Europe Monthly Index
September 2015 Note: To address weaknesses in the underlying newspaper archives, we have revised our data on economic policy uncertainty for France and Italy. Changes for these two countries also affect our overall European Economic Policy Uncertainty Index, which runs from January 1997 to the present.
We also expanded the European data in three respects: (1) EPU data from France now start in January 1987. (2) EPU data for Germany now start in January 1993. (3) We now offer two new EPU indexes for The Netherlands based on work by three Dutch researchers. The Dutch EPU indexes, which run from March 2003 to the present, do not feed into our European EPU index and are available here.
News coverage about policy-related economic uncertainty
To measure European policy-related economic uncertainty, we construct an index based on newspaper articles regarding policy uncertainty.
We construct these country-level indexes in the same manner as our EPU index based on American newspapers. We draw on two newspapers per country for the European indexes: Le Monde and Le Figaro for France, Handelsblatt and Frankfurter Allgemeine Zeitung for Germany, Corriere Della Sera and La Repubblica for Italy, El Mundo and El Pais for Spain, and The Times of London and Financial Times for the United Kingdom.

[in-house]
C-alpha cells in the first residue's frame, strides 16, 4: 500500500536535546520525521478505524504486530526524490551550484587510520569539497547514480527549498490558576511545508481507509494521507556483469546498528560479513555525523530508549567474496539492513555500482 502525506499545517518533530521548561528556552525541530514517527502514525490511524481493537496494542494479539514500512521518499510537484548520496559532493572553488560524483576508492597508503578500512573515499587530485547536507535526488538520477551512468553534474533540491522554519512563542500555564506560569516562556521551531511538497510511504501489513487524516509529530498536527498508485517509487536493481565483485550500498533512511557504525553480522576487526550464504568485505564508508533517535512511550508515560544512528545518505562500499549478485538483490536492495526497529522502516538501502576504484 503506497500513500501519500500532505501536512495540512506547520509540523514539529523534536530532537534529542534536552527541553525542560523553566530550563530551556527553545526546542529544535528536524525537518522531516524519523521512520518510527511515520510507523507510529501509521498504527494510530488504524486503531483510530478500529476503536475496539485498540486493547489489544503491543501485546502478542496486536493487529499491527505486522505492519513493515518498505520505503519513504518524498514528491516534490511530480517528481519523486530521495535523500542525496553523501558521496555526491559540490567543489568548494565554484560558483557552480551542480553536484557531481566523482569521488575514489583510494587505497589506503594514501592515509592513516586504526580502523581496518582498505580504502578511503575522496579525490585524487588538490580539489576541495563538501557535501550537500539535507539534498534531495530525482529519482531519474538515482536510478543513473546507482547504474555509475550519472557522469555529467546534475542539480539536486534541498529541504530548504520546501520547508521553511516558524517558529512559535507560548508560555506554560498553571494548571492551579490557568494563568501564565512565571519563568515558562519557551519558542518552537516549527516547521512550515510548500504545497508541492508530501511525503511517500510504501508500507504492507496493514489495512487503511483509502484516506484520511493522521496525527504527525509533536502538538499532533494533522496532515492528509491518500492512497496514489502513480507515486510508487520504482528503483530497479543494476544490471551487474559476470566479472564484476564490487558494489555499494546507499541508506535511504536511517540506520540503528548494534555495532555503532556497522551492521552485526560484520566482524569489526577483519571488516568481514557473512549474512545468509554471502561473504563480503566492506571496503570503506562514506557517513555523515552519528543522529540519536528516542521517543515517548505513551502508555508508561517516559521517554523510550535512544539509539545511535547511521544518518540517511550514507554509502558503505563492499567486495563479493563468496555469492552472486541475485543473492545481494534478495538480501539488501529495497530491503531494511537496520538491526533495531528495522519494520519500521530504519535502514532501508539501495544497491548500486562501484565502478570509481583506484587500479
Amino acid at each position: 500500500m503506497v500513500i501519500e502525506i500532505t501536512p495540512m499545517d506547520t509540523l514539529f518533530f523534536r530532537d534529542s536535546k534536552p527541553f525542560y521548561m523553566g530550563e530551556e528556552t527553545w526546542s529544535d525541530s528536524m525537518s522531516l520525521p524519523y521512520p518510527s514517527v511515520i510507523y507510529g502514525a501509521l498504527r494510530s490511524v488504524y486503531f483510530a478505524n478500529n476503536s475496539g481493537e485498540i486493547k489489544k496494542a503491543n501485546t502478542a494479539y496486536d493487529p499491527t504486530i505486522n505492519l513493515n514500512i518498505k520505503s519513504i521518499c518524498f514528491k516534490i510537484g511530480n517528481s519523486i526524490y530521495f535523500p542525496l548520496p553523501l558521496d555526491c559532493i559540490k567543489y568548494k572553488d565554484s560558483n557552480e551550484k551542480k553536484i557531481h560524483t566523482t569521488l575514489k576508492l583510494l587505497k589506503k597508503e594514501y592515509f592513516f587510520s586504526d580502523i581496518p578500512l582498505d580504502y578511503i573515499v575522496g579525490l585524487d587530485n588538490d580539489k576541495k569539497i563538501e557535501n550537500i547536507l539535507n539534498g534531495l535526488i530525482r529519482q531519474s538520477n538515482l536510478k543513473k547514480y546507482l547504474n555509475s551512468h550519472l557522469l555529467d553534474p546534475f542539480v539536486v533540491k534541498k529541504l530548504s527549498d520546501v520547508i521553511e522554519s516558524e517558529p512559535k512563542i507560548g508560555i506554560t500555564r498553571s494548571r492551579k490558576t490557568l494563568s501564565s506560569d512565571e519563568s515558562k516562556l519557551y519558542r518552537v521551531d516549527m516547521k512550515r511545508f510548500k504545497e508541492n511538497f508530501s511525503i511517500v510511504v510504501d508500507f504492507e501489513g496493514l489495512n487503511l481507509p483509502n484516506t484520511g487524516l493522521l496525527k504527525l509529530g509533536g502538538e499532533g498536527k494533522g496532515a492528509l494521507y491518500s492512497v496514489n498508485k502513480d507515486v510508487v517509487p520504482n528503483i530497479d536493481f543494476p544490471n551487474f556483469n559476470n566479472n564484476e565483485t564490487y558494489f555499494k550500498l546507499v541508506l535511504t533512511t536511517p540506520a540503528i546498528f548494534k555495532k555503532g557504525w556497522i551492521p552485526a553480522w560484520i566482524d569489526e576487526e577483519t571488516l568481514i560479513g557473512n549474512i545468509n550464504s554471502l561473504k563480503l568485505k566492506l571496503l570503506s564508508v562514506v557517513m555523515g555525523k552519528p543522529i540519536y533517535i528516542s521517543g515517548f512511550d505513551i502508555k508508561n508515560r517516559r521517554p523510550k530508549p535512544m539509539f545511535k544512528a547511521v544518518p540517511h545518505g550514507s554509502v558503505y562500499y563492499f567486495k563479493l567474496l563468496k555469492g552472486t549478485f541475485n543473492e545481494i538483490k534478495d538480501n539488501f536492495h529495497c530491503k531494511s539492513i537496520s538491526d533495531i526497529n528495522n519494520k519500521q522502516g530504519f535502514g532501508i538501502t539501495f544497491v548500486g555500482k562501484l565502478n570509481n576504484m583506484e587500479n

As with our American newspaper index, we count the number of newspaper articles containing the terms uncertain or uncertainty, economic or economy, and one or more policy-relevant terms. We conduct all searches in the native language of the newspaper in question. We scale the raw EPU count by a measure of the number of articles in the same newspaper and month.
We standardize each newspaper-level monthly series to unit standard deviation prior to 2011 and average across newspapers by month to obtain country-level and European EPU indexes, which we normalize to a mean of 100 prior to 2011. For country-level indexes, we average across each country's two newspapers. For the European-wide EPU index, we average equally across all 10 European newspapers.
With each monthly update, data from the preceding two months may be revised slightly, as well. This is driven by the fact that some online newspapers do not immediately update their online archives with all articles, leading to slightly changing totals for the previous 1-2 months.
An older vintage of the index, including data from Consensus Economics through March 2014, is also found in the downloadable data above.